Will Two Koreas become One?

Victoria Liu, Editor of News

On January 17th, 2018, North Korea and South Korea mutually announced that they will march under one flag in the opening ceremony of the Winter Olympics which will be held in Pyeongchang, South Korea. In addition, according to New York Times, representatives from North Korea and South Korea agreed to have one joint ice hockey team to compete in the coming Olympics.

This recent thaw in the relationship between North Korea and South Korea was highly unexpected. Given the unpredictable nuclear dynamics in North Korea and recent confrontations between South Korea and the United States, stability is set to continue. Yet, despite all rumors of grave danger and uncertainties, North Korea and South Korea have come to the same table.

A similar scenario near the 1988 Summer Olympic Games in Seoul ended up disastrously. Near the 1988 Olympic Games, according to Foreign Policy, the Korean Air Flight 858 suffered from an explosion, more than 100 passengers on board died because of this accident. Based on evidence collected after this explosion, the United States intelligence officials pinned North Korea as the major conspirator behind this attack, with the aim to frighten the international community away from the 1988 Games. Quickly after this incident, North Korea was placed on Sponsors of Terrorist list in the United States.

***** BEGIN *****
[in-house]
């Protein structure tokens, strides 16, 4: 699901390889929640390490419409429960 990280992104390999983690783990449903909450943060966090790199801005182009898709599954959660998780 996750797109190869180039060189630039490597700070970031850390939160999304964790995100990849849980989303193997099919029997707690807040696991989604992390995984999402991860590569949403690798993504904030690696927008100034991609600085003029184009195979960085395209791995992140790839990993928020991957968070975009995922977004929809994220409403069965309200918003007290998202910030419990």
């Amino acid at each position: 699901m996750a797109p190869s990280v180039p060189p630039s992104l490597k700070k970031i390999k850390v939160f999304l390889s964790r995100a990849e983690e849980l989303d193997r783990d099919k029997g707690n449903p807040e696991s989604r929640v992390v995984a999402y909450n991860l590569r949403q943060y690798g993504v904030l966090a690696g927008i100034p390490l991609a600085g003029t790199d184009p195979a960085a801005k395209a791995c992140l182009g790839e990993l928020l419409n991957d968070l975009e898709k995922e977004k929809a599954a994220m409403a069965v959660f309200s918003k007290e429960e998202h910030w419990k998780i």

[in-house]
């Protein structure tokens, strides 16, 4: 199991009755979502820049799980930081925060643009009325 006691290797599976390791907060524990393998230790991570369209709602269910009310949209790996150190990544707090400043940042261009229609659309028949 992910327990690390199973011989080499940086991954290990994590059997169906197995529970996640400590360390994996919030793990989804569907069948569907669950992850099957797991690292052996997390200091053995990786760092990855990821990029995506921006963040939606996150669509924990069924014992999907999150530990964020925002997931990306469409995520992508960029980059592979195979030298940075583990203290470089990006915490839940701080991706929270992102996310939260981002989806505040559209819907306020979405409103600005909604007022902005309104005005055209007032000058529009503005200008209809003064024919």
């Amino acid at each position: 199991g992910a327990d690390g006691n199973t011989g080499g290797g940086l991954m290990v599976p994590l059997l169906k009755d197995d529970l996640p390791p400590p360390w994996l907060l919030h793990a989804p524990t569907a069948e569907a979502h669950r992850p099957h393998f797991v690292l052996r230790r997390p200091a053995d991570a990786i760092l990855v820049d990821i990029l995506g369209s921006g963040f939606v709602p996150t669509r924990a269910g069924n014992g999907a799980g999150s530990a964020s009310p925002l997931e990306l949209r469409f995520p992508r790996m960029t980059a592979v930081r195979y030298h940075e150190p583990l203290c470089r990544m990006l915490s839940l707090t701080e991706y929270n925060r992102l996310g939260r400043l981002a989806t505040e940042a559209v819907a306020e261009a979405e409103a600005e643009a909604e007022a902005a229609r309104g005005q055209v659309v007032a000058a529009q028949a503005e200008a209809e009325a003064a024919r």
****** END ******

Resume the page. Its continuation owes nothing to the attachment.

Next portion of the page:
In late November last year, South Koreans faced the same uncertainties and fear towards North Korea’s potential behavior to disrupt the Games. When North Korea fired the latest round of ballistic missiles, President Moon of South Korea convened a meeting of national security to examine whether North Korea will undermine the Olympic Games in the summer.

But, almost 30 years after the explosion, North Korea and South Korea made their moves towards reconciliation. The host location of Pyeongchang is only 50 miles away from the Demilitarized zone, the border line between North Korea and South Korea. North Korea is projected to bring 550 people to the Games, and all athletes will cross the border 8 days before the Olympic Games.

Rumors have swept up about Korean reunification. Though North Korea and South Korea used the Olympic Games as a opportunity to open doors and hold hands, they do have a long way before two regimes with shared history and culture become one. As the Olympic Games nears, there will most likely be more reconciliations as well as engagements between the two Koreas.


North Korea and South Korea have jointly agreed to participate in the PyeongChang 2018 Olympic Games.